Research & Development

Clean Hydrogen / Why It Can Be A ‘Game Changer’ In Fight Against Climate Change

By David Dalton
22 September 2021

IAEA meeting examines potential for emerging technology
Why It Can Be A ‘Game Changer’ In Fight Against Climate Change
The meeting was held to discuss innovations in the production and use of nuclear hydrogen. Courtesy A. Tahri/IAEA.
Nuclear hydrogen can be a “game changer” in the fight against climate change by decarbonising heavy industry, energy storage and even synthetic fuel production as part of a clean energy transition, a side event at the International Atomic Energy Agency’s general conference in Vienna was told.

Mikhail Chudakov, IAEA deputy director-general and head of the department of nuclear energy, said in his opening remarks at the event – held to discuss innovations in the production and use of nuclear hydrogen – that a single 1,000 MW nuclear power reactor could produce more than 200,000 tonnes of hydrogen each year to fuel more than 400,000 fuel cell vehicles or more than 16,000 long haul fuel cell trucks.

Delegates explored developments in the coupling of nuclear power reactors with hydrogen production plants to efficiently produce both electricity and hydrogen as a cogeneration system, as well as how energy sector cooperation, supply chain and policy support are facilitating the progress of these projects.

Richard Boardman of the Idaho National Laboratory in the US, presented the potential for using today’s light-water reactors and tomorrow’s advanced reactors in producing affordable, clean hydrogen. “We are looking at putting small- to medium-sized reactors right within industry, where they can be dedicated to making hydrogen, which also takes away the cost of having to store and transport it,” he said.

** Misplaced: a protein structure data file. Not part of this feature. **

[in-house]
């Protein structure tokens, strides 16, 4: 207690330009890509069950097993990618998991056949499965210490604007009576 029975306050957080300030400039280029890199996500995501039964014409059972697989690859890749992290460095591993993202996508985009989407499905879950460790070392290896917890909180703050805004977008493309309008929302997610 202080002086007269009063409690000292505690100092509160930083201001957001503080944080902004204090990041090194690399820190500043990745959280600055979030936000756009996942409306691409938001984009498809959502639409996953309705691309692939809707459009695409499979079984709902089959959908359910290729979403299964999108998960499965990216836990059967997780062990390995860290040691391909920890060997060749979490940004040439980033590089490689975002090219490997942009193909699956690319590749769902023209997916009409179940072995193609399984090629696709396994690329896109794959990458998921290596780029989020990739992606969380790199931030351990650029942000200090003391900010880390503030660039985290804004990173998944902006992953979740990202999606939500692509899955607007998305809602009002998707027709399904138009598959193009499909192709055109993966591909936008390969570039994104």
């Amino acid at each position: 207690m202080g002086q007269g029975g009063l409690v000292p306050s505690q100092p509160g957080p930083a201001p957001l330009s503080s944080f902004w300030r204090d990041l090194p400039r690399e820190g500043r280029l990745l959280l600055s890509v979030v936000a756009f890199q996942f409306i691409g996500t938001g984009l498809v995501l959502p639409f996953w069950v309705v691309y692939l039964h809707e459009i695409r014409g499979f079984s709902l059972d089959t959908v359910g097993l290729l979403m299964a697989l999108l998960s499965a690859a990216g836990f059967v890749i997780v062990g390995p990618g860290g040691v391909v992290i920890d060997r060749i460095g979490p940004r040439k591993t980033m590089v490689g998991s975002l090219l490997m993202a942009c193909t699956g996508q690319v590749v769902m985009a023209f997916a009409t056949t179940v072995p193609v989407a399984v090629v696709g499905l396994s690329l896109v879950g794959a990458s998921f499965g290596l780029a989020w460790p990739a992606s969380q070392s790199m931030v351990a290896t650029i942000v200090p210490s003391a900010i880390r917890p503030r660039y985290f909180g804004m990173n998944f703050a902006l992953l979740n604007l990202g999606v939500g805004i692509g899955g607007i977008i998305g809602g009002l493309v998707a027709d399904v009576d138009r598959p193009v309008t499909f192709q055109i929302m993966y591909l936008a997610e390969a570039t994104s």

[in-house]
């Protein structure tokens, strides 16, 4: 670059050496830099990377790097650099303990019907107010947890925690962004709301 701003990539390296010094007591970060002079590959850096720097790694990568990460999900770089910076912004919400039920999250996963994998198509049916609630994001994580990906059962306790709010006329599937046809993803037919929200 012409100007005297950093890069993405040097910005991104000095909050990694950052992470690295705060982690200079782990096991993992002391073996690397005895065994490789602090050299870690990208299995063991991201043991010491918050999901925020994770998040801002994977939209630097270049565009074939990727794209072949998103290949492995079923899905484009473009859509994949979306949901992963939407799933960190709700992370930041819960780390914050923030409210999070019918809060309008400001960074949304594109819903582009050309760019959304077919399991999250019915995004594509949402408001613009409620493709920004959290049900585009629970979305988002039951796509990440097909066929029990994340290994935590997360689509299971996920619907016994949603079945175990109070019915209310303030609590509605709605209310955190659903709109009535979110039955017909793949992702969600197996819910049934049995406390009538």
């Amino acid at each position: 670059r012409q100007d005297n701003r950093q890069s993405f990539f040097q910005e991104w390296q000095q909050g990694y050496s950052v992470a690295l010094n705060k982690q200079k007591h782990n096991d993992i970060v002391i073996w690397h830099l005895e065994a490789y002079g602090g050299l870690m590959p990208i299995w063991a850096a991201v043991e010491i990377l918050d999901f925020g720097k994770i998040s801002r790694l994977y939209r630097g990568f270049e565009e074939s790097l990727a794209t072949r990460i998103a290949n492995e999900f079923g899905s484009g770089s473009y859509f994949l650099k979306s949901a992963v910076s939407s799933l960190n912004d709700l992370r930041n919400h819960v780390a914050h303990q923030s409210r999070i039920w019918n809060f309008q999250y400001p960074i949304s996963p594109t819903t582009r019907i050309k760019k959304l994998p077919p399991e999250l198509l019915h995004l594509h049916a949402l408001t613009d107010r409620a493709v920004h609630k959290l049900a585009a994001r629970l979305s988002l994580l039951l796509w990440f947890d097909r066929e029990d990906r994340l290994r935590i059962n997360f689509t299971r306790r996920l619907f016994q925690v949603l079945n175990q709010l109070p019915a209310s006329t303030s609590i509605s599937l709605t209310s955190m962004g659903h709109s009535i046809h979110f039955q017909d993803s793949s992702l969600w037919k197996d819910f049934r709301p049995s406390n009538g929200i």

Hydrogen is the most abundant element in the universe but producing it in pure form for industrial processes – ranging from producing synthetic fuels and petrochemicals to manufacturing semiconductors and powering fuel cell electric vehicles – is energy intensive and comes with with a significant carbon footprint. To reduce the environmental impact of the world’s annual production of over 70 million tonnes of hydrogen, several countries – including the US, the UK, Canada, Japan and Russia – are looking to produce it with nuclear power.

In the US, Exelon Corp, the country’s largest nuclear plant operator, is planning to install a 1-MW electrolyser at one of its boiling water reactor plant sites to demonstrate hydrogen production.

Nikolay Kodochigov, advisor to the director-general of JSC Afrikantov OKBM, a nuclear engineering company in Nizhny Novgorod, Russia, said a project at the Kola nuclear power station in northwestern Russia involves construction of a pilot plant for testing electrolysers and gaining experience in hydrogen storage, transportation and application.

Pen Use this content